“I would like to have a party at your house. This is a great opportunity for you. I won’t pay you anything, but really, your house is inadequate, unseemly even, so please reform it and beautify the streets. When I get there, no one else can come within two kilometers, a condition you will guarantee by force of arms. You are responsible for the music, drink, getting me and my friends there, telling others about it, and providing everything that I can think of, whether or not I have told you about it. Make sure there is a recycling bin because I am very concerned about sustainability. I would like you to close down all the roads so I can get there more quickly in the limousine that you will provide. If I break everything, too bad. If I decide not to show up, well, that’s up to me. Everything good that happens at this party, I will take credit for. In fact, I’ll sell the video and party favors around the globe to my exclusive profit, and you’ll get nothing in return but the world will see how pretty your house is. In the case that one of my friends urinates on your couch or puts a hole in the roof you can’t ask for compensation. Don’t even think about complaining, it’s not his fault that has a bit of a heavy wrist and loses control. Once you’ve prepared everything and gone into debt to do so, I guarantee, semi-absolutely, that it is going to be an amazing party but remember that we have different interests here. If you do everything I say and give me everything I want at your own expense, then I will tell people what a good host you were. I need to make enough money at this party to tide me over for years and it’s your obligation to make this happen. If things aren’t just right or if I am in any way inconvenienced by what I perceive to be a lack of preparation, or if the path between my five star hotel and your house is not plastered with my image, I will simply cancel without prior warning and leave you holding a very empty bag. Sound good? Sign here.”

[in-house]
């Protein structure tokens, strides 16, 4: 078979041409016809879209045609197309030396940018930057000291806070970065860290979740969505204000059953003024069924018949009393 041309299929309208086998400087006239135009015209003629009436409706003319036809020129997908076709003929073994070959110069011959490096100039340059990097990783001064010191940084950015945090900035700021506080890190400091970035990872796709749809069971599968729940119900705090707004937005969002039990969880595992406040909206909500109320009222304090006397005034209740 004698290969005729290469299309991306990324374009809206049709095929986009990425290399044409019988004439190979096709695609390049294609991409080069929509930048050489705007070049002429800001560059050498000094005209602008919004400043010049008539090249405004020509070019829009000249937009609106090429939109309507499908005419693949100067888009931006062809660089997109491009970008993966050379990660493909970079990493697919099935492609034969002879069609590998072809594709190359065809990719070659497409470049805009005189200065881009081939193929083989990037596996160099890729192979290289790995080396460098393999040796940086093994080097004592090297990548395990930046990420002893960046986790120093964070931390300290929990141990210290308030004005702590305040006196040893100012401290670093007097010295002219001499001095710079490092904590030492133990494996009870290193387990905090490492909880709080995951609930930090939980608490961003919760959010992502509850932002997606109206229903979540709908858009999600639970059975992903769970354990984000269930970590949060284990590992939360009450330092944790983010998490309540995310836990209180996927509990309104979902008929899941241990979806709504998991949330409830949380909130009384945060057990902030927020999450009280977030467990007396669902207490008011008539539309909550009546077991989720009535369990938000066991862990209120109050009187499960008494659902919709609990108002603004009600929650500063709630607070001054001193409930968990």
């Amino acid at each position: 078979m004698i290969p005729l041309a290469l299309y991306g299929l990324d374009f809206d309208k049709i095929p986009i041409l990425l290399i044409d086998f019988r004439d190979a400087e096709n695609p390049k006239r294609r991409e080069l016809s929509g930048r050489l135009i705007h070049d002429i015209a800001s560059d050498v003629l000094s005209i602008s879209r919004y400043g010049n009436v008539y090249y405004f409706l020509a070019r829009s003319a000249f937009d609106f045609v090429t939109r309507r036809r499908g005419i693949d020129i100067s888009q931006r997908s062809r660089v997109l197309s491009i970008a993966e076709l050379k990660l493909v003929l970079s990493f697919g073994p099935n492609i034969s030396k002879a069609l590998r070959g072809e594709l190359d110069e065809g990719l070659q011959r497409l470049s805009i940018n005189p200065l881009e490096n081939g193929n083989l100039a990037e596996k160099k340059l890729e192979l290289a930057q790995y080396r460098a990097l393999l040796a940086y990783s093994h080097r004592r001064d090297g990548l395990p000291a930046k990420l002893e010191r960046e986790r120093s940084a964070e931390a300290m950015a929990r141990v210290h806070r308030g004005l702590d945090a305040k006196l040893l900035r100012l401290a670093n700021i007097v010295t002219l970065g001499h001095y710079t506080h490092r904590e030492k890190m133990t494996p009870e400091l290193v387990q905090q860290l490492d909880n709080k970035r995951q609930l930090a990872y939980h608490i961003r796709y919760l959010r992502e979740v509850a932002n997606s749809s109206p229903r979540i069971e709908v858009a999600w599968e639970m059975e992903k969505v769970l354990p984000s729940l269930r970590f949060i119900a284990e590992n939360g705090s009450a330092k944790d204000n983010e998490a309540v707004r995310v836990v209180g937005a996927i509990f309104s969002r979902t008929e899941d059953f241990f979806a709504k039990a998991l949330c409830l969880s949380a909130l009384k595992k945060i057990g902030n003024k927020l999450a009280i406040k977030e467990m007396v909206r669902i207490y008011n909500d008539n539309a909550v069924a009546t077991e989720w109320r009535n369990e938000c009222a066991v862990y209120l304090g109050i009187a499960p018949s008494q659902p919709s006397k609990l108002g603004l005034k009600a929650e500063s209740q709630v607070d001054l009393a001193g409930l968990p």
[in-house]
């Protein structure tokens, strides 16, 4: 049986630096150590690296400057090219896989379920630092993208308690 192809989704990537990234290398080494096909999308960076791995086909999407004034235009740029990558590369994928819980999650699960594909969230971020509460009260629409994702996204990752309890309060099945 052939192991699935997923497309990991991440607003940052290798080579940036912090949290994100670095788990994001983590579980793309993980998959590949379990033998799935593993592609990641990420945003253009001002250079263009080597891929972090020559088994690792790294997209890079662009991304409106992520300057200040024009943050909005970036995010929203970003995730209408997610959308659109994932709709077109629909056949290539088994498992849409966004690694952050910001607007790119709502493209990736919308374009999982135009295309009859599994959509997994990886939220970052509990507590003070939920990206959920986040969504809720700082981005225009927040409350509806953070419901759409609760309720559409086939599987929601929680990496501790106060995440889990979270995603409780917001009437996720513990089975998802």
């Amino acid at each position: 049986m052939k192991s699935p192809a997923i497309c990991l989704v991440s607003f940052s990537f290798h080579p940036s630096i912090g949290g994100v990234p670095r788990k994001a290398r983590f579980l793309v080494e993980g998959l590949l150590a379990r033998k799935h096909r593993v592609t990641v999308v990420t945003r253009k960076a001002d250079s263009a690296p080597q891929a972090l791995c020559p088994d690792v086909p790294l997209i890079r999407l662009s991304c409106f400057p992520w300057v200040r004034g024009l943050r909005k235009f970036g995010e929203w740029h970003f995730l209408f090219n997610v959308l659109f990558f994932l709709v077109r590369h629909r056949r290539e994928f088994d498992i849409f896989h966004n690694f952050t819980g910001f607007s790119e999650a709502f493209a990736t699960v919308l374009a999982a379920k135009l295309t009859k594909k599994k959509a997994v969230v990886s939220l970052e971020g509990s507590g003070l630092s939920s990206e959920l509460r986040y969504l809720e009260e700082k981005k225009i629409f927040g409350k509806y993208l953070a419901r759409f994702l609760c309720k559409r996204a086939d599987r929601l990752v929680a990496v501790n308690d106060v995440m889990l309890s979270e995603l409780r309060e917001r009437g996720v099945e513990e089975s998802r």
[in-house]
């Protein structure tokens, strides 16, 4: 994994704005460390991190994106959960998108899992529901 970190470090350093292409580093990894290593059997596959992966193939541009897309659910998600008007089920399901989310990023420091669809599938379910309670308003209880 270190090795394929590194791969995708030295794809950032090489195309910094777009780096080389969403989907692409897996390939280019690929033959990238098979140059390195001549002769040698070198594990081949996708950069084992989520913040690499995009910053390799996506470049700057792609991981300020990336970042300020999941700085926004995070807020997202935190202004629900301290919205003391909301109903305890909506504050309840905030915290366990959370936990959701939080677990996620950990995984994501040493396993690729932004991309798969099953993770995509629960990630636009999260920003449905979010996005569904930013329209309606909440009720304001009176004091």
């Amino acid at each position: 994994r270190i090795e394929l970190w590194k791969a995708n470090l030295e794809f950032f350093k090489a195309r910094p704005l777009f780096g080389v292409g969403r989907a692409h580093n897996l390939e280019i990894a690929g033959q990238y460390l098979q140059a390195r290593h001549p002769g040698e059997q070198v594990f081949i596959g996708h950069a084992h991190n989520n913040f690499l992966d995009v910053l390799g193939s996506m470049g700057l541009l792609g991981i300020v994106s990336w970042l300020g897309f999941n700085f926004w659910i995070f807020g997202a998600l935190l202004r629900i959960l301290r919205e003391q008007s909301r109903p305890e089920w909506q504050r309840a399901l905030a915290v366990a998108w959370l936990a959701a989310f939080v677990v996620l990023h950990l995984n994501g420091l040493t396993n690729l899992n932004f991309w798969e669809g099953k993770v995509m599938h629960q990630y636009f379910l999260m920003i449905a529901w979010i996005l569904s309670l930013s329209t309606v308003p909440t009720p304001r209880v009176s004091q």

Wake up, Ronaldo!

Socrates, in 1986

A few years ago, Time magazine had me call Socrates to ask him if he would pen a short piece on Kaka.

The magazine’s editors – perhaps the same ones who suggested last month that Lionel Messi was better than Pele – had chosen Kaka as one of the 100 most influential people on the planet and they wanted Socrates to write an eulogy.

Socrates had one question for me. Is this about Kaka the footballer or Kaka the man, he asked. Kaka, the man, I replied.

To my delight, Socrates dismissed the idea out of hand. He had great respect for Kaka with a ball at his feet but not with a bible in his hand.

Time got Casey Keller to write the piece instead.

I thought of this last night when I saw that Neymar had described Ricardo Teixeira as “an excellent president” of the CBF. The young Santos star made the comments on the same day that Edmundo declared that he “loved” Ricardo Teixeira and a few days after Ronaldo and Bebeto both lauded Teixeira’s work.

(See the Neymar comments in Portuguese here, and details of Ronaldo and Bebeto’s nonsense here in my Reuters piece from last week.)

Socrates was not just a brilliant footballer. He was an intelligent and highly  principled man who fought hard so that players like Neymar could have more of a voice, both inside and outside the game.

He must be rolling in his grave.

Former World Cup winning striker Bebeto yesterday joined Ronaldo on the committee that is organising the 2014 World Cup.